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Chickamauga

Fought in the woods and fields of North Georgia on September 19-20, 1863, the Battle of Chickamauga was the bloodiest of the Western Theater of the Civil War. Beginning in the spring of 1863, General William S. Rosecrans, commanding the Union Army of the Cumberland, conducted a brilliant campaign of maneuver, forcing General Braxton Bragg and the Confederate Army of Tennessee out of the state of Tennessee virtually without firing a shot. Rosecrans took the city of Chattanooga, Tennessee, a vital rail junction, in the process. However, Bragg turned on his enemy along Chickamauga Creek, a few miles south of Chattanooga, and heavy fighting ensued. On September 20, a mistaken order created a gap in the Union line. A well-timed Confederate charge by General James Longstreet’s I Corps, just arrived from Virginia, routed Rosecrans’ command, which retreated headlong to Chattanooga. Troops under the command of General George Thomas fought a stirring rearguard action at Snodgrass Hill, buying time for the rest of the Army of the Cumberland to escape. Thomas earned the nickname of the “Rock of Chickamauga,” and Bragg laid siege to the Union troops in Chattanooga. Combined casualties at Chickamauga neared 35,000.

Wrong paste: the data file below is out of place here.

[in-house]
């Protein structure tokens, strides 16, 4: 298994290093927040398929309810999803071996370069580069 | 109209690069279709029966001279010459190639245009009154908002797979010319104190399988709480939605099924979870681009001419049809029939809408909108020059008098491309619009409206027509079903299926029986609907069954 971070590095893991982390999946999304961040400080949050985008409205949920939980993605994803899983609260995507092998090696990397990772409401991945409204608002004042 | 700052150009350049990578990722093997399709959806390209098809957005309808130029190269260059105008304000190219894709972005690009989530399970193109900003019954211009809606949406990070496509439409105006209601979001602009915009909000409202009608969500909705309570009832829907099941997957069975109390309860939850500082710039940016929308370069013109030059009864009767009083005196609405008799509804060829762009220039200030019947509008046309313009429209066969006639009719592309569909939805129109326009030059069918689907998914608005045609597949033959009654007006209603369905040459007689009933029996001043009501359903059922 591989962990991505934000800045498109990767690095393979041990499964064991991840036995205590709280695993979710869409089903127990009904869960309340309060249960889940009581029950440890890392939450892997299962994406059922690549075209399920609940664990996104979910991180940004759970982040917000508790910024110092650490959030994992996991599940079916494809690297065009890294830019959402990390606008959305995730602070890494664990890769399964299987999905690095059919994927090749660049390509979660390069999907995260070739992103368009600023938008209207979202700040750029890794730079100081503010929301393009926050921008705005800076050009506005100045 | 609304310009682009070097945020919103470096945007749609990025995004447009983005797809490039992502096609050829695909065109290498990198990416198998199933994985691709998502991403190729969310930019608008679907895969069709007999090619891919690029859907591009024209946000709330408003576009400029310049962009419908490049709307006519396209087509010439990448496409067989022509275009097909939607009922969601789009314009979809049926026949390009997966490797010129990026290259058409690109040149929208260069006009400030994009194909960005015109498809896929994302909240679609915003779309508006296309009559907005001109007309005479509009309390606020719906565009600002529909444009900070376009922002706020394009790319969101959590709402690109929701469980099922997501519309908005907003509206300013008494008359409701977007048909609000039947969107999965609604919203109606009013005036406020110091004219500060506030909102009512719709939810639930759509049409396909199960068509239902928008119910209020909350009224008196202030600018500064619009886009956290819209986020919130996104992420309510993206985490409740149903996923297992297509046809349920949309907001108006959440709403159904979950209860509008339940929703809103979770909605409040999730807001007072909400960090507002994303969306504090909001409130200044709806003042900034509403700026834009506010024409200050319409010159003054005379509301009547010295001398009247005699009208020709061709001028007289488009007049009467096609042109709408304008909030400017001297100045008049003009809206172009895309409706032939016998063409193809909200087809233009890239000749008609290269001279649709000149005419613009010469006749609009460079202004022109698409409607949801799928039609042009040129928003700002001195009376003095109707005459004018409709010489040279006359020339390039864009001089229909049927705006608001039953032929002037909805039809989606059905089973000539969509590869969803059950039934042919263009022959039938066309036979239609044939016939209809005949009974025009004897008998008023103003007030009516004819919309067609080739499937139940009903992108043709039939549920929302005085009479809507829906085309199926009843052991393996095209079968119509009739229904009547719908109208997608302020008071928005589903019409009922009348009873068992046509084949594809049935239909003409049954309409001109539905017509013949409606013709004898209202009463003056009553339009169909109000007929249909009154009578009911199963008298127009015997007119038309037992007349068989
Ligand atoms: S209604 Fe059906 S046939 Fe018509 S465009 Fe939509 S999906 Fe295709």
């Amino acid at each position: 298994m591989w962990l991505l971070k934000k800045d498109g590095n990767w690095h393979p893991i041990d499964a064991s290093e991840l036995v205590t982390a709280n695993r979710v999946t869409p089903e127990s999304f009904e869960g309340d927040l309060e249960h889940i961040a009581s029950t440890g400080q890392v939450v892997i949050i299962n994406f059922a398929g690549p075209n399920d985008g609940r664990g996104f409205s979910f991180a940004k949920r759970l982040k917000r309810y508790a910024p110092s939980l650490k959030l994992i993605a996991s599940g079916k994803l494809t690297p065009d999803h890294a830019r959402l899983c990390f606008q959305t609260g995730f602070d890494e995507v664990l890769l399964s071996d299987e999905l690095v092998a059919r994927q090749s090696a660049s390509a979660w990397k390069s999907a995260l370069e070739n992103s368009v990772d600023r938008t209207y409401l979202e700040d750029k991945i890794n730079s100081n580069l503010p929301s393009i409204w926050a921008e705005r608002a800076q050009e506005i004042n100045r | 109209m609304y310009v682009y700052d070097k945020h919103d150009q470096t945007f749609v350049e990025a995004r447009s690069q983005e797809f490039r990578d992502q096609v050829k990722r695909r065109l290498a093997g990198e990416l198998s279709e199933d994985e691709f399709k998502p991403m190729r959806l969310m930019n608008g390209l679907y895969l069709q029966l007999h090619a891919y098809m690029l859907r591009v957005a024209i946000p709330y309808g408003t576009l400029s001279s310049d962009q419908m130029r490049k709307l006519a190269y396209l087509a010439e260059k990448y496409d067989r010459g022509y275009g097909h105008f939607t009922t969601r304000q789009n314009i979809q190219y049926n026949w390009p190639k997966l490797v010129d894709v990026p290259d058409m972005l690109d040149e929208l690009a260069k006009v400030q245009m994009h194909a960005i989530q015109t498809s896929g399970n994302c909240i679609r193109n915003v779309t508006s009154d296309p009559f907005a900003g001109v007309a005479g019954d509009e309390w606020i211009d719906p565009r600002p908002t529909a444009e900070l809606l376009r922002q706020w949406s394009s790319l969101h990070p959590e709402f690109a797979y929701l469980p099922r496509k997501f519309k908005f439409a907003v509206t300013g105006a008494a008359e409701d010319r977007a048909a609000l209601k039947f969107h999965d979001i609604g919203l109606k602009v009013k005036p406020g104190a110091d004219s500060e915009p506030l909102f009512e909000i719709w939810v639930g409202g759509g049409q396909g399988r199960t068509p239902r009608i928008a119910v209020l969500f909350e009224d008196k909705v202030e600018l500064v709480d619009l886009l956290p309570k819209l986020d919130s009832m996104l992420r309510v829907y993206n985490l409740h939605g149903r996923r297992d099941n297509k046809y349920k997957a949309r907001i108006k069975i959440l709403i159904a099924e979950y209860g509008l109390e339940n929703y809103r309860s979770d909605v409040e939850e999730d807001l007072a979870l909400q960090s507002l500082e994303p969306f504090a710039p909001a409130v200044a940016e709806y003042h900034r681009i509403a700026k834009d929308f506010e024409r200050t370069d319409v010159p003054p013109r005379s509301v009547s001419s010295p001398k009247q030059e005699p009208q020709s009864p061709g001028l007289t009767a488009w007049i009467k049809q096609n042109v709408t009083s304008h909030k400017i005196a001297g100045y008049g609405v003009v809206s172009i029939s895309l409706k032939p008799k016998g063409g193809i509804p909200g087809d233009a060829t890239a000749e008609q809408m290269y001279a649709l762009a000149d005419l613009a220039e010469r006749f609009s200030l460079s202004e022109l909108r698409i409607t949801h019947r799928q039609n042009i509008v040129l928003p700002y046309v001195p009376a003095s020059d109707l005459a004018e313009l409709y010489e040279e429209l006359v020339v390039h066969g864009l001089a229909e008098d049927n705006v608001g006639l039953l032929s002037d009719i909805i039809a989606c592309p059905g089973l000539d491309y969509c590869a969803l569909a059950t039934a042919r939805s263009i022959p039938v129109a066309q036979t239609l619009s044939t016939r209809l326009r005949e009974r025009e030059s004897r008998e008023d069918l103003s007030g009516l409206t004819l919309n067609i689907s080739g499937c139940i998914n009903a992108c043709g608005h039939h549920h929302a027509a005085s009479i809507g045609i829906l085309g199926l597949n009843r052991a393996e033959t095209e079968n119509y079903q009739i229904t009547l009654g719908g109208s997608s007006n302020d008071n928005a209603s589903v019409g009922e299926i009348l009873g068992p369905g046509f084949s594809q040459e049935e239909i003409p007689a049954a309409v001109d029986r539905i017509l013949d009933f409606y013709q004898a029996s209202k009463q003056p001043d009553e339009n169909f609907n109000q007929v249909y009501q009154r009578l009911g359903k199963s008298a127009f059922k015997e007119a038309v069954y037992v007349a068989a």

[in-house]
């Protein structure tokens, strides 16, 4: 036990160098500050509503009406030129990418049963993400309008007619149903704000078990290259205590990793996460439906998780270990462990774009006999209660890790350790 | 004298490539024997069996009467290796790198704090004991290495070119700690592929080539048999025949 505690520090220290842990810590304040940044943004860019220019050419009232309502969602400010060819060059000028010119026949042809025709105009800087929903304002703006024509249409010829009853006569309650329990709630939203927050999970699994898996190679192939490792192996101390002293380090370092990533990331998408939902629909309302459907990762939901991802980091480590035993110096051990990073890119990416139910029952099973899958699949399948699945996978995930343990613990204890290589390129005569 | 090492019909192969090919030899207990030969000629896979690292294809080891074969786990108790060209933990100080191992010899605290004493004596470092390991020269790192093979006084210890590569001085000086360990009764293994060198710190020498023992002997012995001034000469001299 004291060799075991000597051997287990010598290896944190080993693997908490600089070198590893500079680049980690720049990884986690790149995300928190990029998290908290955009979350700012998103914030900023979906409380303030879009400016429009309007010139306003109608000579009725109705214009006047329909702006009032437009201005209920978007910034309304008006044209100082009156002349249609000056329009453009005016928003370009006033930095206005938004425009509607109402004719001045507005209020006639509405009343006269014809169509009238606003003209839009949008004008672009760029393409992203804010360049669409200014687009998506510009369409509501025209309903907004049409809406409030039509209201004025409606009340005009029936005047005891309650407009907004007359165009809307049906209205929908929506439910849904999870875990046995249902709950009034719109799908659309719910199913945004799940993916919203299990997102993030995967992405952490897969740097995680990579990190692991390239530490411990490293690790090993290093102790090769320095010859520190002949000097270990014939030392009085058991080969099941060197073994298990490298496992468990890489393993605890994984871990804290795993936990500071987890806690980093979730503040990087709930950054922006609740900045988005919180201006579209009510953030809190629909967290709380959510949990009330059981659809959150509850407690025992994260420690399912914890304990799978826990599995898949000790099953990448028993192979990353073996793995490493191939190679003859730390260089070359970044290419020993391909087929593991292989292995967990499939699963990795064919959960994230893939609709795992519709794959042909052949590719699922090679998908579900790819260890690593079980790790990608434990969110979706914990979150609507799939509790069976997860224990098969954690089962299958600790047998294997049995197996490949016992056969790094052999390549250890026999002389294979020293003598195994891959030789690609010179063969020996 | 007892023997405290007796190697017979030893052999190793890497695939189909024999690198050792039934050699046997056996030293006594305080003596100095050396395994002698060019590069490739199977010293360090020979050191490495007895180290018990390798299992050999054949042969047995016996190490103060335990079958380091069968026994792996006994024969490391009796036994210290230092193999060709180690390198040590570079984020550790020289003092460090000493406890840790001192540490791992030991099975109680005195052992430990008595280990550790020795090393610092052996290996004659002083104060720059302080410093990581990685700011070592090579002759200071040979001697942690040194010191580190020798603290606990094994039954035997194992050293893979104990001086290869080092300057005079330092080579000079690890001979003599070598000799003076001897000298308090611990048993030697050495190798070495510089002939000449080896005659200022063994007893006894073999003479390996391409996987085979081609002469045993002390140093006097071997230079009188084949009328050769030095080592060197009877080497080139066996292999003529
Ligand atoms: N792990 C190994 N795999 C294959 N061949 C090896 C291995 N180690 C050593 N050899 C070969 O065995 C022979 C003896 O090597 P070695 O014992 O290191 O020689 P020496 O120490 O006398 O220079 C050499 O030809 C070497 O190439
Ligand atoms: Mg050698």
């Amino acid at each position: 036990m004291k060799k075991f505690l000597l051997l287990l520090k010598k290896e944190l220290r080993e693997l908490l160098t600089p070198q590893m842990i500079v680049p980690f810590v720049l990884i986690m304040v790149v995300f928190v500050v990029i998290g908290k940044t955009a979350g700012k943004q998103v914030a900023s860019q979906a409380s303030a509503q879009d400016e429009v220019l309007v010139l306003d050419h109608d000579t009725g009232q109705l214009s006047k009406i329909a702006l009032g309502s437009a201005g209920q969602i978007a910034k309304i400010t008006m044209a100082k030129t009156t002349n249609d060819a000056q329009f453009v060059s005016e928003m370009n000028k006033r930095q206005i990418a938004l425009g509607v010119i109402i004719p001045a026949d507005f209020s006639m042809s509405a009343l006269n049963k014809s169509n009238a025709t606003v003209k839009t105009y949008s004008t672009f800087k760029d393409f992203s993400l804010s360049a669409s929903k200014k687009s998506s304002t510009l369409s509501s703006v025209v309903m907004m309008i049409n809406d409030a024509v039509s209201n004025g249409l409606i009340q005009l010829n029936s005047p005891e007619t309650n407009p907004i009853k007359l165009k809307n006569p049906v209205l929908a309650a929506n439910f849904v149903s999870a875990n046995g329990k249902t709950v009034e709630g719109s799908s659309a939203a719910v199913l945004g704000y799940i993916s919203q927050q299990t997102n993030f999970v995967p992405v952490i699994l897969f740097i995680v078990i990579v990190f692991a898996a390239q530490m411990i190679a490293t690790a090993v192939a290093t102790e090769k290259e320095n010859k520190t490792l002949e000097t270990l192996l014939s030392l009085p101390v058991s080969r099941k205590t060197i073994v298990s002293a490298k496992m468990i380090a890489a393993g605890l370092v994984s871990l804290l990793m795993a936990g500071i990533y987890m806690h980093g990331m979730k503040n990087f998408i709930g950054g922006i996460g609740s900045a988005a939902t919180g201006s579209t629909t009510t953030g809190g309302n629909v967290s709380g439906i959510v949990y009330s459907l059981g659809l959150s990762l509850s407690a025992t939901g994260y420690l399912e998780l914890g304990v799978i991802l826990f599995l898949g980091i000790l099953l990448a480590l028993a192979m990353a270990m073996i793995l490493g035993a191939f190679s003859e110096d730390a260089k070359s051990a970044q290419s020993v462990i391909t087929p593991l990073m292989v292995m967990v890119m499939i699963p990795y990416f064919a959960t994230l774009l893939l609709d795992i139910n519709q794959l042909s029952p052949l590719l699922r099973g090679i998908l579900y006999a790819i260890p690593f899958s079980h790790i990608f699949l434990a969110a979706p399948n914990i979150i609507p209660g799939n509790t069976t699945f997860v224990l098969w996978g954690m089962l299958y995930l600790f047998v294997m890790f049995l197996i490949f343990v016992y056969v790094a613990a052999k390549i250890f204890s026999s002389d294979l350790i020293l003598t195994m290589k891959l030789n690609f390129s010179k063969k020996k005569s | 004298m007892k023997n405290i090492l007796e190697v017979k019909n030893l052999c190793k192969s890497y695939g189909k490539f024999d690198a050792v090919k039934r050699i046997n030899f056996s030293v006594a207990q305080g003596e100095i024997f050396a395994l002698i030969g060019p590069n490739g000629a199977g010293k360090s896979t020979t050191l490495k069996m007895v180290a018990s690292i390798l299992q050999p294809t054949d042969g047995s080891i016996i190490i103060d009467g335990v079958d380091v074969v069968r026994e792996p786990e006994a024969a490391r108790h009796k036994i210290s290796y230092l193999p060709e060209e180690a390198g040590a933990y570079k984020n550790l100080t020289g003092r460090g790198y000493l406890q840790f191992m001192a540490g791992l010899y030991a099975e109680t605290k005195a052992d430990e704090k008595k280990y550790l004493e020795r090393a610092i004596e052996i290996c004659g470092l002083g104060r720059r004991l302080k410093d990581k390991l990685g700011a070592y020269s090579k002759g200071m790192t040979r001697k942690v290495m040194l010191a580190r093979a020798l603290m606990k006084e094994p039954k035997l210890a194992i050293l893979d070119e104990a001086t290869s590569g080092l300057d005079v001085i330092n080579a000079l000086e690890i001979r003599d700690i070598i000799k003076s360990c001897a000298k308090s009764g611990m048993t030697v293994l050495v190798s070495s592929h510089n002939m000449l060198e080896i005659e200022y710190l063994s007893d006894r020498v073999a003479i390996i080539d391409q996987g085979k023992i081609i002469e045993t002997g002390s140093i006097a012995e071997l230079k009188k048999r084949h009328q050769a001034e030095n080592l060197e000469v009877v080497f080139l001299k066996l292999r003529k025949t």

Braxton Bragg at Chickamauga

Braxton Bragg at Chickamauga

Six days after the bloody Battle of Chickamauga, Lt. Gen. James Longstreet wrote to Confederate Secretary of War James Seddon, saying, “I am convinced that nothing but the hand of God can save us or help us as long as we have our present commander.” Longstreet was referring to Braxton   More »



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